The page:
Immunoreactivity of TRPM5 in GFP-expressing solitary chemosensory cells
To determine whether the GFP-positive cells express TRPM5 protein, we performed immunolabeling using an anti-TRPM5 antibody in stripped epithelia containing GFP cells from the TRPM5-GFP mice. Strong immunoreactivity was observed in the GFP-positive cells. We picked at random 51 GFP-positive cells from three animals and imaged z-stacks of GFP fluorescence and fluorescence emitted by the secondary antibody in a laser scanning confocal microscope and in a regular fluorescence microscope. We found complete co-localization of GFP and TRPM5 immunoreactivity. A representative confocal image obtained from the whole mount preparation is shown in Fig. 1E. The specificity of the antibody against TRPM5 has been established by other investigators in previous studies (Clapp et al. 2006; Perez et al. 2002). No specific immunoreactivity was observed in control experiments where we omitted the primary antibody against TRPM5 (data not shown). We further confirmed the specificity of the TRPM5 antiserum by probing epithelia from TRPM5−/− mice. No staining of epithelial solitary chemosensory cells was observed in these knockout animals. These results showed that TRPM5 was expressed in the GFP-positive cells. In the experiments described later, we used GFP as a surrogate indicator of TRPM5 expression.
α-Gustducin is expressed in a subset of GFP (TRPM5)-expressing cells
As indicated above, α-gustducin is expressed in a population of solitary chemosensory cells scattered throughout the nasal cavity (Finger et al. 2003; Zancanaro et al. 1999). In taste buds, a subset of TRPM5 expressing taste receptor cells coexpress α-gustducin (Perez et al. 2002). We tested whether TRPM5 and α-gustducin are coexpressed in some solitary chemosensory cells. Immunohistochemical experiments with an antibody against α-gustducin were performed on either coronal sections or whole mount preparations of the nasal epithelia from TRPM5-GFP mice. We found that immunoreactivity for α-gustducin was present in a subset of GFP-positive solitary chemosensory cells. The percentage of GFP cells expressing α-gustducin counted from both sections and whole mount epithelial strips was similar. On average for the entire nasal cavity, 14.6 ± 1.67% (n = 5) of GFP cells expressed α-gustducin [data pooled and averaged from the tissue sections (12.3%, n = 2) and whole mounts (16%, n = 3)]. A larger fraction of solitary chemosensory cells coexpressed GFP and α-gustducin in epithelial patches of the anterior respiratory areas (Fig. 2A, inset). Thus subpopulations of solitary chemosensory cells with different sensory properties may be present in the nasal respiratory epithelium.
Expression of signaling components of the PLC pathway
TRPM5 is a downstream signaling component of the PLC pathway in taste receptor cells (Liman 2007). To investigate whether other elements of the PLC pathway are present in the GFP-positive cells, we immunoreacted sections with antibodies against PLCβ2 and γ13, a G protein γ subunit associated with PLCβ2 activation in taste cells (Huang et al. 1999). We found that 62% of the GFP-positive cells expressed PLCβ2 (605 cells examined from 4 animals) and 73% of the GFP-positive cells expressed γ13 (903 cells examined from 4 animals). Immunoreactivity for PLCβ2 and γ13 in GFP-positive cells is shown in Fig. 2, B and C. At the level of light microscopy, we could not detect differences in morphology between GFP cells immunolabeled with anti-PLCβ2 and γ13 and GFP cells that were not immunoreactive. Although a higher fraction of GFP-positive cells expressed PLCβ2 and γ13 in the anterior portion of the nose, GFP-positive cells without immunoreactivity to these antibodies can be found throughout the respiratory mucosa. These results indicate that many but not all solitary chemosensory cells expressed PLCβ2 and γ13.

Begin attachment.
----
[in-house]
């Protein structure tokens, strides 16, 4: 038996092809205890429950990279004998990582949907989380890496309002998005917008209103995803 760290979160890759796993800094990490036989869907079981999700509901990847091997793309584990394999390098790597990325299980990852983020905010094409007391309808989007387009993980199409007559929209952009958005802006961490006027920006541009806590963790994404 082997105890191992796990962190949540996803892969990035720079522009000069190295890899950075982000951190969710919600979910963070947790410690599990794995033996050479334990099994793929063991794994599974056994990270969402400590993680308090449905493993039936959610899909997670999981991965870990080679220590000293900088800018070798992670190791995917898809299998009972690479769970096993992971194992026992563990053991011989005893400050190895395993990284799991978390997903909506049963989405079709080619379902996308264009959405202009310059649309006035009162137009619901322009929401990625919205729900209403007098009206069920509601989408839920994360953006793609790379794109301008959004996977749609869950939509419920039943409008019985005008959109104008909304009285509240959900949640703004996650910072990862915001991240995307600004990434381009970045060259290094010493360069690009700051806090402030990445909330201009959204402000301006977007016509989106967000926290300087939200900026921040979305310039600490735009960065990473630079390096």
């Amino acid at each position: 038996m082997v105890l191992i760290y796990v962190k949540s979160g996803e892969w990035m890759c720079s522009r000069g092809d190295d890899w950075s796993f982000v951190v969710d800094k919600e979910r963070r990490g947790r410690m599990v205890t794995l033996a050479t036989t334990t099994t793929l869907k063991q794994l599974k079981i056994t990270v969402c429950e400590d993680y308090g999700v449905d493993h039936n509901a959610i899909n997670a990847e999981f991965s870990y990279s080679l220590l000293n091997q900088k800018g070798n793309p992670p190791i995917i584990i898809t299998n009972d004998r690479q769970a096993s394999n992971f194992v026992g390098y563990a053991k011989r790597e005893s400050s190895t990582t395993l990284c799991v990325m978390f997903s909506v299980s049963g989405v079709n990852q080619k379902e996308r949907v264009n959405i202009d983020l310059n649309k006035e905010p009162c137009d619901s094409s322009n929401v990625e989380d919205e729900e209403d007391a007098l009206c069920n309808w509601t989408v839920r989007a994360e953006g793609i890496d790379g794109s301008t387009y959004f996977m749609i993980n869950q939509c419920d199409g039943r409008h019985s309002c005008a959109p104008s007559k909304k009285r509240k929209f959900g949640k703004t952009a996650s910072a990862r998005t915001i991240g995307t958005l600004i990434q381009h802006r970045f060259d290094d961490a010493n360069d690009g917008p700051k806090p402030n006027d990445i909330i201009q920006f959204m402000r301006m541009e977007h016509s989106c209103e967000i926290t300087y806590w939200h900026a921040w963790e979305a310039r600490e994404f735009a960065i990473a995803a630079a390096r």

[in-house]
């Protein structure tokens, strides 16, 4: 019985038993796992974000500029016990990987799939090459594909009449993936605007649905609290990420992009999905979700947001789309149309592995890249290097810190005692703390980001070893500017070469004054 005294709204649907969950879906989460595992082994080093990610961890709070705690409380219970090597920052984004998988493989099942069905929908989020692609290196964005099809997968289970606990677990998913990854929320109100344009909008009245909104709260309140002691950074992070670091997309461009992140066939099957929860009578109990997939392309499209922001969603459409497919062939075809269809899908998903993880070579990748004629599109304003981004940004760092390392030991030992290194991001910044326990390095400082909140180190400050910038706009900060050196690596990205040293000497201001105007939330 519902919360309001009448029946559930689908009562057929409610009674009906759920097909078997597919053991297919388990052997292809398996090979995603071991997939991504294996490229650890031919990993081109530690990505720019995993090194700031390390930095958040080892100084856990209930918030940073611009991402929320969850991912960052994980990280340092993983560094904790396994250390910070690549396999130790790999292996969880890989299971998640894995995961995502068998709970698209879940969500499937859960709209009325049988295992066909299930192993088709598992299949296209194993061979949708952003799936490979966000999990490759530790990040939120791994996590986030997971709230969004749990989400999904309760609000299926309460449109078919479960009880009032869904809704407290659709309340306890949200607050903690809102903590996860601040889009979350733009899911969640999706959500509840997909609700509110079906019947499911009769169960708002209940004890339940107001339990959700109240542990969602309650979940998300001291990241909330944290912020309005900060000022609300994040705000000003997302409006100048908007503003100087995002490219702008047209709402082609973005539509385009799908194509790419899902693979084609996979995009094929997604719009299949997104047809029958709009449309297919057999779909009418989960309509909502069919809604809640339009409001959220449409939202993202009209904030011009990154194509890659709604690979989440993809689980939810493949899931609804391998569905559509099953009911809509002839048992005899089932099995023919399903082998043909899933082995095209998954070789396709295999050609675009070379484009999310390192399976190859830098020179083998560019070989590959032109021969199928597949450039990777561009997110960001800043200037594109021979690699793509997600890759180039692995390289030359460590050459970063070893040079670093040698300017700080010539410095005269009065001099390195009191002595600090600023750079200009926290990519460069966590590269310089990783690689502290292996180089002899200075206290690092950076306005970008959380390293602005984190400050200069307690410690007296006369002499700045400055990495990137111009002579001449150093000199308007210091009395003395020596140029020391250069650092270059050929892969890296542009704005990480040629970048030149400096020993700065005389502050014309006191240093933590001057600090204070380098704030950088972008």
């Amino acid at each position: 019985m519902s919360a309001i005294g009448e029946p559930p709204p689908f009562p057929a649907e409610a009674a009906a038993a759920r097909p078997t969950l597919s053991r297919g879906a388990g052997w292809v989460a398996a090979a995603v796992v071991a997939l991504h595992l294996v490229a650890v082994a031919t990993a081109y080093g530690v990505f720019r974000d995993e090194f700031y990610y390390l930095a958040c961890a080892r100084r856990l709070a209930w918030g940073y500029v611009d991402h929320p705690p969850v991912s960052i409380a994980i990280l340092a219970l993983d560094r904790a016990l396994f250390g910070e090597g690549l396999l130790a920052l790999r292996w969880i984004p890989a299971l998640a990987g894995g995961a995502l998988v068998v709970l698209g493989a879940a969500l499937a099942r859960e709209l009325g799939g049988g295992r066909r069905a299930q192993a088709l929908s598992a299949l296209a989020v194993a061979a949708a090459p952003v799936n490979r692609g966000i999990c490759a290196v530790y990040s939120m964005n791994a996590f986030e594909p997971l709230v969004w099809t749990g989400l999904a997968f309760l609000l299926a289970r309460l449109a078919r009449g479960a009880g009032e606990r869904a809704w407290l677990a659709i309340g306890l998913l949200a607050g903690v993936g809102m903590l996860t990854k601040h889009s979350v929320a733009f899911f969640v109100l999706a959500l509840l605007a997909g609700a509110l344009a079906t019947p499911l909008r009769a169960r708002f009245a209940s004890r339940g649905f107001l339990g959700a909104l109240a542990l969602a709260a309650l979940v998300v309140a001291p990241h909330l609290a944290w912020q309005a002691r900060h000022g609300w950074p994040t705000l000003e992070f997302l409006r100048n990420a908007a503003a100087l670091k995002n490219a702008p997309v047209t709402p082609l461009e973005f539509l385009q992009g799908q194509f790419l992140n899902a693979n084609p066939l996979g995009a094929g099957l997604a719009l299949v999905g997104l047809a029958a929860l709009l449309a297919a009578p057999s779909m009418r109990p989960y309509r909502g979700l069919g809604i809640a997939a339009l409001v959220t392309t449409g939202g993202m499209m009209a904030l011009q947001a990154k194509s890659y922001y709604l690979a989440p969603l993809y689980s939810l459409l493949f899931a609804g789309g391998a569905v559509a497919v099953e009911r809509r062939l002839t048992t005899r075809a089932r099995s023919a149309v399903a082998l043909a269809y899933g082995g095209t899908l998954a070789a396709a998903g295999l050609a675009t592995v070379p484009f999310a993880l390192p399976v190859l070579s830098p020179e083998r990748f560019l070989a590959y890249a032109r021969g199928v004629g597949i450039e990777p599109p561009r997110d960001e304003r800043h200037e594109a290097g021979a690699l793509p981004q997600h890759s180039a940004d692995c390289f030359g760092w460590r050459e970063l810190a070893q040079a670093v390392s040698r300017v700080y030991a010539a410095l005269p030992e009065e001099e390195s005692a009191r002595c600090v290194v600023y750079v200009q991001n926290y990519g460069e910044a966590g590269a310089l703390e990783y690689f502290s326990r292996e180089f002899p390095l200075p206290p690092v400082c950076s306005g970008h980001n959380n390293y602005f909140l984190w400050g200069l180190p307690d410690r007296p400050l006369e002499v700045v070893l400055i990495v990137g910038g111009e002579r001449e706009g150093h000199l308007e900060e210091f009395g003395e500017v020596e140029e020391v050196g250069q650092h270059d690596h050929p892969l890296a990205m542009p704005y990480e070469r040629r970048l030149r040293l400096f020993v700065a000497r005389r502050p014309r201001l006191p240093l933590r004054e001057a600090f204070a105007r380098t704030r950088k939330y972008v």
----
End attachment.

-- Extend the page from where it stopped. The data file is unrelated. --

Close apposition of nerve processes to GFP-positive solitary chemosensory cells
We investigated the relationship between GFP-positive cells and nerve fibers by using markers found in trigeminal nerves innervating the nose: PGP9.5, a pan neuronal marker to label all the nerve fibers (Finger et al. 2003), and substance P and CGRP to label trigeminal peptidergic fibers (Finger et al. 1990). In whole mount preparations, we found PGP9.5-positive nerve fibers closely apposed to the GFP-positive solitary chemosensory cells (Fig. 3A). In sections through the respiratory epithelium, we found that the nerve fibers typically course along the length of the solitary chemosensory cells or wrap the basal regions of the cells (Fig. 3B). Interestingly, in sections immunoreacted for substance P, we found GFP-expressing cells embraced the substance P–positive fibers as they coursed across the cell body (Fig. 3C). These results indicate that GFP (TRPM5)-expressing solitary chemosensory cells very likely receive trigeminal innervation.
Expression of the vesicle-associated membrane protein synaptobrevin-2 in GFP-positive cells